Dry Brush


What is Garshana / Dry Brushing?

Garshana, a Sanskrit word meaning rubbing or friction, is a traditional Ayurvedic dry massage that has been around for centuries and is designed to create skin friction and static electricity. Static electricity is believed to enhance healthy lymphatic movement and alkalise the blood beneath the skin, according to Ayurveda. This massage helps remove toxins from the lymphatic system, rejuvenate your skin and improve blood circulation.

The dry brushing method involves rubbing a coarse, natural fibre bristle over the body in a particular pattern to exfoliate the skin. By using coarse fibres, the skin can remove dead skin and rid itself of toxins more efficiently.


When to do Garshana?

Springtime: It is a kapha season, and our body is more congested due to accumulated kapha during winter, melting now with the sun’s rays. Congestion of the skin can lead to excess sebum (oil) production and even breakouts. If you are experiencing any of these symptoms or are feeling foggy in your mind or stagnant in the body, it may be time to detoxify gently.

Kapha Dosha: Because Garshana is stimulating, people who are predominantly Kapha in their constitution will benefit from practising Garshana daily. Pitta also can dry brush moderately.

In the case of dry skin or Vata imbalances, it is important to massage the skin with warm oil after dry brushing. It helps to calm the nervous system, thereby balancing Vata dosha.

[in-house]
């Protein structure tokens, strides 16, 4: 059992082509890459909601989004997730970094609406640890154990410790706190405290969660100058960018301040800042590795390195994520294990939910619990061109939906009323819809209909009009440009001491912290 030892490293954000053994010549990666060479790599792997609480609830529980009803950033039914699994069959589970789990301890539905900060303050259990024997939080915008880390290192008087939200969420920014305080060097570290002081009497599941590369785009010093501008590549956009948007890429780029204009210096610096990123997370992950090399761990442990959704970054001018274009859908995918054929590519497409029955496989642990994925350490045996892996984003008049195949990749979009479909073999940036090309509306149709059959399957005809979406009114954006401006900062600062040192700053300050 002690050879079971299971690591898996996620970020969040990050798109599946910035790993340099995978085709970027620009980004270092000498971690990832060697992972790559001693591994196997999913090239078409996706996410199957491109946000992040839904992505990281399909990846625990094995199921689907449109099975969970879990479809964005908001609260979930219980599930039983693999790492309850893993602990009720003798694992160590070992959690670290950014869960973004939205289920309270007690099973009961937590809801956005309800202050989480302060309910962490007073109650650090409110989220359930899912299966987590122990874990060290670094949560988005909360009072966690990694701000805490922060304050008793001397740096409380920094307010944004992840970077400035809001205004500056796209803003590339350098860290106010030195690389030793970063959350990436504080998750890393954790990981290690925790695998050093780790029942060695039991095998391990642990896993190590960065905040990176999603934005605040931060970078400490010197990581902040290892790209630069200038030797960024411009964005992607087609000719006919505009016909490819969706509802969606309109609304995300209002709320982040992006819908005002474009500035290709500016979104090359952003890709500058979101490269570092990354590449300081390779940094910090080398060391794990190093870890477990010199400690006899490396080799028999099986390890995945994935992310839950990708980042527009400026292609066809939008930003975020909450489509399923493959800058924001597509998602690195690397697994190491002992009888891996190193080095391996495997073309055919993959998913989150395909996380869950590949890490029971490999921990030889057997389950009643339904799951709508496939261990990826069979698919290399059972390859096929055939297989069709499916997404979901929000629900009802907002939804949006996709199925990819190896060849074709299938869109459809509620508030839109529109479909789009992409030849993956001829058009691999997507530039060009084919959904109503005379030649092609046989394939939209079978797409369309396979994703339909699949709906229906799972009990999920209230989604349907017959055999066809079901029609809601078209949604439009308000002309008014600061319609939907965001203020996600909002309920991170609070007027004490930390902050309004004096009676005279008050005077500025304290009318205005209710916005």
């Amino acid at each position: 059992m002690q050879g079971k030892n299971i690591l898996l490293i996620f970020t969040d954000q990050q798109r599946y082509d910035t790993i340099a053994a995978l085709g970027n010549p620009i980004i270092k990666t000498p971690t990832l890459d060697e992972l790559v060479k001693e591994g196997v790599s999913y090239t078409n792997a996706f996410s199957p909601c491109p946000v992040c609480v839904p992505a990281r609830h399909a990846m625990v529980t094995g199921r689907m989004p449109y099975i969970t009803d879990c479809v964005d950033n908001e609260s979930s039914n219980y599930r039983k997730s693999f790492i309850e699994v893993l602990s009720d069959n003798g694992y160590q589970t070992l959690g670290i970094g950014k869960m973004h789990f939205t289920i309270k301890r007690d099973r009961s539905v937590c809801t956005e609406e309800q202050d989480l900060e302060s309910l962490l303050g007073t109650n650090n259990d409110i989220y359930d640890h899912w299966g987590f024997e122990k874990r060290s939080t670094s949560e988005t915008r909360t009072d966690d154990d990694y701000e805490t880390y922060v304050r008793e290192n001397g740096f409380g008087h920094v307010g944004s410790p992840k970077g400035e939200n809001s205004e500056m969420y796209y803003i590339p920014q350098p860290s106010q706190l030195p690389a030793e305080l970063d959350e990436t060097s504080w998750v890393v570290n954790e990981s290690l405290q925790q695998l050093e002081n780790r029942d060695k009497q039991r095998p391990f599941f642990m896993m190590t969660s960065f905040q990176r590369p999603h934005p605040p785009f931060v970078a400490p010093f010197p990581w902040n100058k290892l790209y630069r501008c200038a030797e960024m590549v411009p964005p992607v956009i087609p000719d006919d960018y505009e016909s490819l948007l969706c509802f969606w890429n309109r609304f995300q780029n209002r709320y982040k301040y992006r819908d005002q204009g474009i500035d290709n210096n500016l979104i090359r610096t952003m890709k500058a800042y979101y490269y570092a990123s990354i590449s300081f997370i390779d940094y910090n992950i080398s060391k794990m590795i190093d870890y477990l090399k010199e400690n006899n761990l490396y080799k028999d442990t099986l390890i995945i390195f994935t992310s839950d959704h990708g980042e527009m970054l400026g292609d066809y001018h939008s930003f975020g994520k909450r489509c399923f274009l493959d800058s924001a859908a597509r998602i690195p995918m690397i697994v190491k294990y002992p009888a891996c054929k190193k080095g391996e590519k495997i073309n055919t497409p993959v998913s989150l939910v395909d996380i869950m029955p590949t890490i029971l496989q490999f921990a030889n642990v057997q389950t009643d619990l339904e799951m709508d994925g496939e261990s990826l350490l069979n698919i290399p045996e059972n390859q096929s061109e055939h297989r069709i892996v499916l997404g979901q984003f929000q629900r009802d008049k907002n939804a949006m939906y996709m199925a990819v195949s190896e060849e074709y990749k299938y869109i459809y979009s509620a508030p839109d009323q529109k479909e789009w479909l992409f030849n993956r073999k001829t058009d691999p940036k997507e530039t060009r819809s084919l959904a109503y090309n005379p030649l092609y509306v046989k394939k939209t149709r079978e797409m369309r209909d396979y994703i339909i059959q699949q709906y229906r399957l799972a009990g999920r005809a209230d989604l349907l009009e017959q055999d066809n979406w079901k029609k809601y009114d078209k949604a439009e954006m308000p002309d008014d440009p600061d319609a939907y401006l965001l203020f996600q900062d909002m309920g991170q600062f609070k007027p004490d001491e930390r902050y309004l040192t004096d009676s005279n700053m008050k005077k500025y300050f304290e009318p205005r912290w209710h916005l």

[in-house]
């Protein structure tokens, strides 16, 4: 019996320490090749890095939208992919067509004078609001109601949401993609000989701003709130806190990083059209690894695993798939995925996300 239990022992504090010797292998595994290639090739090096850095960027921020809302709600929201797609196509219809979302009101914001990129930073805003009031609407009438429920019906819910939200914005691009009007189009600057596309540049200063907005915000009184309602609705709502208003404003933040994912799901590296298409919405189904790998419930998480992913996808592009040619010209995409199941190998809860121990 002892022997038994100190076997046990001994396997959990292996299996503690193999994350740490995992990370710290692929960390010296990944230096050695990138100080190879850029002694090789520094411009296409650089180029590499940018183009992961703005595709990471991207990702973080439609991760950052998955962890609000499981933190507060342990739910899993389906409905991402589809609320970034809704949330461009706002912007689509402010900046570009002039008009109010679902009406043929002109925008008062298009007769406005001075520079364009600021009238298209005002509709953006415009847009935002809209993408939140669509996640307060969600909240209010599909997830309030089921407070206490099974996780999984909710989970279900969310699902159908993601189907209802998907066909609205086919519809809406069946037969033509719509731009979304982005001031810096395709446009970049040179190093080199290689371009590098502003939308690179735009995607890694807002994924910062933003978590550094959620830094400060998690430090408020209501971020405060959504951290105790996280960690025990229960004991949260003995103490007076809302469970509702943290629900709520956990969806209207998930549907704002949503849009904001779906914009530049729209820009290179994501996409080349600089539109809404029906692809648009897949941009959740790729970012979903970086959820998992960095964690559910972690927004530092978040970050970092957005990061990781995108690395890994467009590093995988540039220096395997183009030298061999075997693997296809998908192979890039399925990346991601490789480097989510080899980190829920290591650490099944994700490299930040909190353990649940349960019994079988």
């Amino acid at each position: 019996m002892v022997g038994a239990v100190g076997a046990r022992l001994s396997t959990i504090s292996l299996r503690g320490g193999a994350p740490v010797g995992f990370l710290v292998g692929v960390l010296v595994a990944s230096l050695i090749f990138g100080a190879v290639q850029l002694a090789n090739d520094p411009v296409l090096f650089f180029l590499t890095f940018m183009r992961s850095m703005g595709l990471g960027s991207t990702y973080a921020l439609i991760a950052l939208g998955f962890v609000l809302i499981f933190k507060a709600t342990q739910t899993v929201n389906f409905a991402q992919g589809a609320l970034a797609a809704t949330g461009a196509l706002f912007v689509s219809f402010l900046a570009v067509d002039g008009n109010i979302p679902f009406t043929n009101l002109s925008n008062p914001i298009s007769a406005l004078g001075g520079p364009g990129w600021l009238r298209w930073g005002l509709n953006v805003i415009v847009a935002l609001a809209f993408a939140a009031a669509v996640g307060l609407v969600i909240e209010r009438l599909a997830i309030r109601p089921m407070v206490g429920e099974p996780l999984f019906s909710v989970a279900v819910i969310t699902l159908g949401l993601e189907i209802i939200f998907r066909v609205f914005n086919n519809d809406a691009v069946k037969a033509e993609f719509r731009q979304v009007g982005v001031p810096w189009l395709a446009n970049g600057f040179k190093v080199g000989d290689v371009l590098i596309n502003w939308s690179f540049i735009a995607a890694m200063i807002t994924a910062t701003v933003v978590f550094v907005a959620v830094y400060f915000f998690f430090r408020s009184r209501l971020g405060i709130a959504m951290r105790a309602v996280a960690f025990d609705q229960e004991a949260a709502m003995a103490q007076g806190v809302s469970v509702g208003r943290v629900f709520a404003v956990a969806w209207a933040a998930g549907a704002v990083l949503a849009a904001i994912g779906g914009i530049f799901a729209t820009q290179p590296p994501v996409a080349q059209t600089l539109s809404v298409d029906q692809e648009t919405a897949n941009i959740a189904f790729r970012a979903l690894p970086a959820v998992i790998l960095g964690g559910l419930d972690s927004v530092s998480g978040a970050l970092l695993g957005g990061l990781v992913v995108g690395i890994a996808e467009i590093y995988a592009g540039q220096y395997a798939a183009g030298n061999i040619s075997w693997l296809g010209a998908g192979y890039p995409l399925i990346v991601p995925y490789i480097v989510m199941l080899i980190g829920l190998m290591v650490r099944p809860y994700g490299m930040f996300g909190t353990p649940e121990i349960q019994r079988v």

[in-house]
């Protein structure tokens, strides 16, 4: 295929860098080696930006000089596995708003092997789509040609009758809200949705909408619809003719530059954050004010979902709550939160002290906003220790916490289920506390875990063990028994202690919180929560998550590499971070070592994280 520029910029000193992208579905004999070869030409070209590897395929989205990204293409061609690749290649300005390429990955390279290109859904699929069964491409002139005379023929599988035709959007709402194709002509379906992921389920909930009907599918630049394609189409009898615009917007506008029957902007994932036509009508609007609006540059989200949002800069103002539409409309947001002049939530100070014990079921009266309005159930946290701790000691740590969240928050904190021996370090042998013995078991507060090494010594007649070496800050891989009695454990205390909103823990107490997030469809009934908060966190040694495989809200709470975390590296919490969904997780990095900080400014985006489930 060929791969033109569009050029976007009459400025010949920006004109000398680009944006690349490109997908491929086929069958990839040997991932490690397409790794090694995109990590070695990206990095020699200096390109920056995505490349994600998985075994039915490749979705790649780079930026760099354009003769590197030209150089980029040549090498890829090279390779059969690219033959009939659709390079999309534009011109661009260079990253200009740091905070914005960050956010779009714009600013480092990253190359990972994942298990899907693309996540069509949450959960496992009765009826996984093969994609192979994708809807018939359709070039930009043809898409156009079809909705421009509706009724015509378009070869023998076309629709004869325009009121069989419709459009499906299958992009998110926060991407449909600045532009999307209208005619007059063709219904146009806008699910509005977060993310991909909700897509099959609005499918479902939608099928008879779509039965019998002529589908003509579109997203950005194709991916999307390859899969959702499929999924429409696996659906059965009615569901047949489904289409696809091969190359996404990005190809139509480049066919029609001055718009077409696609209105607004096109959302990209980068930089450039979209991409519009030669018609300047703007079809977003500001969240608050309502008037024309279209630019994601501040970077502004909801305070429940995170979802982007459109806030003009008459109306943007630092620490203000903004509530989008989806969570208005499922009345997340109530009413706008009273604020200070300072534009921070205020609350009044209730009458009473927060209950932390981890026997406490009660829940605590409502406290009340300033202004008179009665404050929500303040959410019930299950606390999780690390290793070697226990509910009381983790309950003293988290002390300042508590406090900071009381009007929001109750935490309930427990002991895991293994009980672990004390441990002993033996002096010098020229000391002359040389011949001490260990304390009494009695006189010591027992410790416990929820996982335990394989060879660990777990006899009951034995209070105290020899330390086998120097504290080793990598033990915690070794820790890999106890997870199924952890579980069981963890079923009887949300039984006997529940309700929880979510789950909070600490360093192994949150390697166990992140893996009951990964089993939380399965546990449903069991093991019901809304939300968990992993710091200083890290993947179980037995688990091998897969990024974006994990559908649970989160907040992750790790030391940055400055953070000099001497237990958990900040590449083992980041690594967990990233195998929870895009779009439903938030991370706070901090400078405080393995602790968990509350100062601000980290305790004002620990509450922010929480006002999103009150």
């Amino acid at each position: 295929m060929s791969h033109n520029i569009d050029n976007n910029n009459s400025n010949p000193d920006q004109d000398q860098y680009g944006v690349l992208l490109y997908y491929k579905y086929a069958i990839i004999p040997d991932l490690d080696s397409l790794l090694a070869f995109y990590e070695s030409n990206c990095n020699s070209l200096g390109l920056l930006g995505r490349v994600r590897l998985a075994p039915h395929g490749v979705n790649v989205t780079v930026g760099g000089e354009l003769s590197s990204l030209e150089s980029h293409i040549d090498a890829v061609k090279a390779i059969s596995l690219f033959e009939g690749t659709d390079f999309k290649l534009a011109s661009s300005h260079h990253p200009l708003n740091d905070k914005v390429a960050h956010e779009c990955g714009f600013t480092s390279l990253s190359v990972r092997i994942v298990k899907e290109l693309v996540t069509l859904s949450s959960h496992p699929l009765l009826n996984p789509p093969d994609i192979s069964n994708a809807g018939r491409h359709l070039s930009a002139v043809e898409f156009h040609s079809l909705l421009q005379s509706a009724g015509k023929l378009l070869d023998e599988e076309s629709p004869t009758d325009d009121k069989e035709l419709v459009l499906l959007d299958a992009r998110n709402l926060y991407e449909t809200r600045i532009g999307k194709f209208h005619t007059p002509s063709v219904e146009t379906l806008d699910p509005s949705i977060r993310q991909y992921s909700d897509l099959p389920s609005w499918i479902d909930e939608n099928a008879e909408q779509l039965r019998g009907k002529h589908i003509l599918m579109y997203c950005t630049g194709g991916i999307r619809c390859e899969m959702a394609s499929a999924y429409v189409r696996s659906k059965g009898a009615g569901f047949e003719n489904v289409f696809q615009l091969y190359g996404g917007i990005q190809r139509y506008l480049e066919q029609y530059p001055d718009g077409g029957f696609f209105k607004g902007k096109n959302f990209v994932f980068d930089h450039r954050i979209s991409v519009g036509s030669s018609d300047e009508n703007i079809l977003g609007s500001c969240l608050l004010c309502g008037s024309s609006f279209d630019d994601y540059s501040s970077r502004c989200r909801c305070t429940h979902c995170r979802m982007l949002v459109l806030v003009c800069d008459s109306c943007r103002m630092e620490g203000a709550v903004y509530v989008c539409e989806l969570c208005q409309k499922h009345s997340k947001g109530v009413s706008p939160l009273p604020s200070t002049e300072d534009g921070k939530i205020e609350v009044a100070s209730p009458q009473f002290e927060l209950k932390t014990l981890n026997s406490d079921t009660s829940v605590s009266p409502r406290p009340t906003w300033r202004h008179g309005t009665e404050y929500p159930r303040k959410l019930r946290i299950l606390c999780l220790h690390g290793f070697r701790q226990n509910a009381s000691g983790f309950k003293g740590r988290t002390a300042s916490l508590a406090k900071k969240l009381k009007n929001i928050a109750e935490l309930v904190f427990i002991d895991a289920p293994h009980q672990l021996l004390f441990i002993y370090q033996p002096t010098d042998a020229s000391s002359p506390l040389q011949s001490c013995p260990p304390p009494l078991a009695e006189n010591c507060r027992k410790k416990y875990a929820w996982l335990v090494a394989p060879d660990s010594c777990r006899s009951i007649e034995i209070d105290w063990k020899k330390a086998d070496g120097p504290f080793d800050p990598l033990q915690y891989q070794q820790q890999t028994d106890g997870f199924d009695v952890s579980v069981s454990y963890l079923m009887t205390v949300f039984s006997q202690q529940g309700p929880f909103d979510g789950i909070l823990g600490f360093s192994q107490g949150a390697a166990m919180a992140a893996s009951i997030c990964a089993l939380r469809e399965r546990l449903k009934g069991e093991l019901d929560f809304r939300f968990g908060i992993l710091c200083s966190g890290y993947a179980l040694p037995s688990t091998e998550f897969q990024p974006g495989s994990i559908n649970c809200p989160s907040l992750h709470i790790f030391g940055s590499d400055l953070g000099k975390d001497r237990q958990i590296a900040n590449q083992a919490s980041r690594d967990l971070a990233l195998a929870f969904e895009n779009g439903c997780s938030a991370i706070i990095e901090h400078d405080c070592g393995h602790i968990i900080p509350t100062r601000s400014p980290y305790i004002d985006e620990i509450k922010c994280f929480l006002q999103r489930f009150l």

Ama (toxins): If you are experiencing lethargy, sluggishness, feeling physical or mental dullness, constipation, or a weakened immune system, a dry brush could be a promising therapy.

How to do:

The main objective is to create some movement and stimulation throughout your body. Although it’s hard to go wrong, there are a few basic guidelines to keep in mind.

Brushing your skin in the morning before bathing with dry, oil-free skin is best. A comfortable and warm room is essential to relax and enjoy your massage fully.

It would be best if you began brushing lightly when you started dry brushing. Eventually, you can increase the pressure as you get used to it. Skin that is broken or sensitive should be avoided. Infections, rashes, wounds, and cuts fall into this category.

  1. Massage from the feet upward, continuing to the torso and onto the neck. Massage vigorously to stimulate the skin and lymph.
  2. Keep the direction of the stroke always toward the heart, as this helps drain the lymph back to your heart.
  3. Use circular strokes on the joints (shoulders, elbows, knees, wrists, hips, and ankles) and long sweeping strokes on the arms and legs (toward the heart).
  4. Massage from the hands to the shoulders.
  5. Massage the stomach and buttocks in circular, clockwise motions.
  6. Apply light pressure where the skin is thin or sensitive, and firm pressure on thicker areas like the bottoms of the feet.

After Garshana, you may use black sesame oil for abhyanga massage.

Make sure you enjoy yourself! You’ll feel the love and attention when you receive it (and eventually, your whole body, mind, and spirit will be grateful).

Additional information

Dimensions 28 × 23 × 3 cm